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Greens candidate challenges sitting member on environmental questions

Posted by Jim on August 1, 2010

The Federal member, Mr Truss, has so far failed to voice his considered opinion on a range of issues that would impact on the economy, the social fabric, the environmental health, and the lifestyle of the population in the Wide Bay electorate.

Central to all of these concerns is the health of the Mary River. The Mary River is an iconic artery that runs through the electorate and there are many issues that could have detrimental impacts on river flows, the estuarine areas, and the Great Sandy Straits. The flow of the Mary River is integral to the health of the seagrass fields in the heritage protected Great Sandy wetlands.

Just as the region is recovering from the Traveston Dam debacle, the Mary River faces threats from three massive open-cut coal mines alongside the Susan River tributary near Aldershot, at Tiaro, and Munna Creek. In addition, the State Government proposes to divert water from the Mary River.

Munna Creek in Wide Bay electorate flows into Mary River Photo: Jim McDonald

Would Mr Truss support the Federal Government rejecting State Government plans to transfer water from the Mary River to Brisbane by applying the Environment Protection and Biodiversity Conservation Act in a Coalition Government?

When is he going to stand up for the residents of Aldershot, and come out in opposition to plans to discharge coalmine waste-water into the river system, which might affect fisheries and the Great Sandy Strait?

Mr Truss has had a lot to say about bridges in the lead-up to the election, but we are yet to hear his views on the risks to the river of proposed bridges over the Mary River at Traveston Crossing, which is planned to follow the approximate line of the former proposed dam wall, and Coles Creek?

It is incontestable that waste water from coalmines, the groundwater effects on the Susan River of the Colton Coal Mine, and State Government water diversion will harm the environmental flows in the Mary River, affecting the marine environment in Hervey Bay and the Sandy Straits, and the tourist and fishing industries. The health of the Mary River is not something a responsible Member could remain silent about.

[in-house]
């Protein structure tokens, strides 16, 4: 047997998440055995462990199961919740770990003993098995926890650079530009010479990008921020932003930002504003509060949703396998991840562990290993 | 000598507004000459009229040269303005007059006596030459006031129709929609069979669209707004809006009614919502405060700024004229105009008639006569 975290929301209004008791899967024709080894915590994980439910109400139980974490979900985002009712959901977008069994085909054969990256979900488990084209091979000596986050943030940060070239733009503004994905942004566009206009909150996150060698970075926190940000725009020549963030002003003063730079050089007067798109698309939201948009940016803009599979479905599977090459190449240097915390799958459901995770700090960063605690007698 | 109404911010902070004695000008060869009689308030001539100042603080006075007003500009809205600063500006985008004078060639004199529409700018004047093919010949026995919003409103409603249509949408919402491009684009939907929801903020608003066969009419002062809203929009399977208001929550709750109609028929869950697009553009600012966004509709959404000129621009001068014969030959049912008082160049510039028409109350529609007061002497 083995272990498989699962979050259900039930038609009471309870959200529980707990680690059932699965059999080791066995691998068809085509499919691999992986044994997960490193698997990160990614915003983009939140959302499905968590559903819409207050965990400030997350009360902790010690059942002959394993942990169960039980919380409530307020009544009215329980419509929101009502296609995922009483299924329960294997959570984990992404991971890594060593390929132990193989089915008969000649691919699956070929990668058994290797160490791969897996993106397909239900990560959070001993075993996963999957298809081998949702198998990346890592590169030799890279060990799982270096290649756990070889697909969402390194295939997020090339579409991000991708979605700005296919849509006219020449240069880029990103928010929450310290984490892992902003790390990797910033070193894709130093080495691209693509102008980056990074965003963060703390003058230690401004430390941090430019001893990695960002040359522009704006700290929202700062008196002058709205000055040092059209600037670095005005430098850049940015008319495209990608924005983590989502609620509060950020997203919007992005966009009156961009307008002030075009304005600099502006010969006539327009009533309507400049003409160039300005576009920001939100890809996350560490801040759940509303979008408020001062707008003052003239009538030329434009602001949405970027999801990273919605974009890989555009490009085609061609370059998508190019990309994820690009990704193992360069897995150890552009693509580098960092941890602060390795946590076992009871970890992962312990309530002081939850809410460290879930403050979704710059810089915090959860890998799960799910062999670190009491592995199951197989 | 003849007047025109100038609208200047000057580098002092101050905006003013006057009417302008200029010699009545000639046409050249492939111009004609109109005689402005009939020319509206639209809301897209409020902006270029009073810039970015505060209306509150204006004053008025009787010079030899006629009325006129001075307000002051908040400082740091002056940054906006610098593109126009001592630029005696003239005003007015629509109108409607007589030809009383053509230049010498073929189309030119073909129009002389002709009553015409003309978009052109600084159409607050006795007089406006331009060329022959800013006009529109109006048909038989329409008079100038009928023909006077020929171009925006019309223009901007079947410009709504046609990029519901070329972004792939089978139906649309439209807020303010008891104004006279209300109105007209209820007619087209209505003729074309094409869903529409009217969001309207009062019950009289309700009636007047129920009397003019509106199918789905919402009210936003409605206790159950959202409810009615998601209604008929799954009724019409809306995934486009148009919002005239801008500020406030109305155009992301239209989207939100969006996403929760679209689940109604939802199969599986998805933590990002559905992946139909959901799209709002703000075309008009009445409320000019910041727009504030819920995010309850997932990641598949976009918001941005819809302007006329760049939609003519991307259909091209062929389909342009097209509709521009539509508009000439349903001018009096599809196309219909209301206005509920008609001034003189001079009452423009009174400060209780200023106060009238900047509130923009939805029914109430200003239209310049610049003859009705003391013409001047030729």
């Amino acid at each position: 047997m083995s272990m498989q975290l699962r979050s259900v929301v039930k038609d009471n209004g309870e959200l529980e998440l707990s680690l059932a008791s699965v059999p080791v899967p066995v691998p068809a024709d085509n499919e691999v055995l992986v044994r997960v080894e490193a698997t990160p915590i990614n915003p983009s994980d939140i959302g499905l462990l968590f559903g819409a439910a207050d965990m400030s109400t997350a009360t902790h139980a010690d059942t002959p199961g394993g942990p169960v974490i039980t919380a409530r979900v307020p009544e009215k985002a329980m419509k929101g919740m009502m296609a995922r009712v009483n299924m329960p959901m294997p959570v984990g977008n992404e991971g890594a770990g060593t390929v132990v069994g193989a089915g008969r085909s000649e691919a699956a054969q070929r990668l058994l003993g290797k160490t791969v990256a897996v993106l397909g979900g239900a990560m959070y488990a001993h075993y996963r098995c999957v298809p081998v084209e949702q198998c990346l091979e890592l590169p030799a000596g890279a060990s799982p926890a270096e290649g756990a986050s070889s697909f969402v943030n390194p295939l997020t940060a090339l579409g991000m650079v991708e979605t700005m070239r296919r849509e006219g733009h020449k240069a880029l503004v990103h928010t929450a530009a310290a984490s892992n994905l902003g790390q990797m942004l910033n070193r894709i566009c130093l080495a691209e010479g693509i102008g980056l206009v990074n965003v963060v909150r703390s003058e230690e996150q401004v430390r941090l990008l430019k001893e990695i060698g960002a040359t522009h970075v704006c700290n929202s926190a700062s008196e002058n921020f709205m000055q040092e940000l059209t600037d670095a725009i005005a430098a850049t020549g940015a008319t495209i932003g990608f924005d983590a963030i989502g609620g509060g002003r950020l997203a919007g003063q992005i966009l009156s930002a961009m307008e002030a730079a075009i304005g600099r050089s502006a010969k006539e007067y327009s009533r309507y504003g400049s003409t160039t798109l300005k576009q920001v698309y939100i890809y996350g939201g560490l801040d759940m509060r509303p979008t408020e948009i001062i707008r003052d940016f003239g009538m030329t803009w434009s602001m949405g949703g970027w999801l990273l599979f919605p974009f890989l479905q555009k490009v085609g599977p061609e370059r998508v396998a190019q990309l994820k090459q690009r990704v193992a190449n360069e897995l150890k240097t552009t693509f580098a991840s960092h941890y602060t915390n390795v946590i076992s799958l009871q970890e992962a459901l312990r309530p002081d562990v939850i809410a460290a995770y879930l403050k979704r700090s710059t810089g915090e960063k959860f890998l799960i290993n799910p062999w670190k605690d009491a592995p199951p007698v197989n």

Letter published Gympie Times, Saturday, 31 July 2010

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River Threat

Posted by Jim on July 21, 2010

I refer to your article, “Still fighting for Mary River” [Gympie Times, 17 July 2010], which refers to State Government plans to harvest water from the river.

The Mary River also faces major threats from coal mines at Munna Creek and along the river near Tiaro. Closer to the mouth of the Mary, the estuary faces the risks of pollution from a coal mine planned along the Susan River that flows into the Mary River estuary.

What the Mary River needs is a concerted clean-up of water quality. Instead we see more talk of measures that will further degrade the river.

I have written to the federal Environment Minister to intervene in the Colton Coal Mine proposed near the Susan River, but with the timing of the Federal election we fear that the State Government and the miners will proceed with approvals that will change the ecology of the Mary River forever.

Jim McDonald
Greens Candidate
Wide Bay Electorate

Published in Gympie Times, 21 July 2010

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Greens Wide Bay candidate urges Federal Minister to intervene on Colton Coal Mine

Posted by Jim on July 10, 2010

I have writen to the Federal Minister for the Environment, Peter Garrett, pointing out the environmental risks associated with the Colton Coal Mine outside Maryborough and Aldershot:

Dear Minister

Northern Energy Corporation plans to develop a 200 metre deep open-cut coal mine adjacent to the Great Sandy Strait Ramsar wetland in Hervey Bay. It is 3 km from the Susan River that flows into the Mary River and forms the Ramsar boundary. It is 3 km from the town of Aldershot and 7 km from Maryborough. The Corporation plans to pump excess water from a coalwash plant that is capable of processing 1.5 million tons of coal a year to Saltwater Creek that also flows into the Mary River estuary. This represents a major environmental threat as well as a health threat to nearby communities.

You refused approval for the Traveston Dam in the Mary Valley among other reasons “because it had the potential to impact on nationally listed threatened species, migratory species, the Great Sandy Strait Ramsar wetland, and the World Heritage values of Fraser Island.”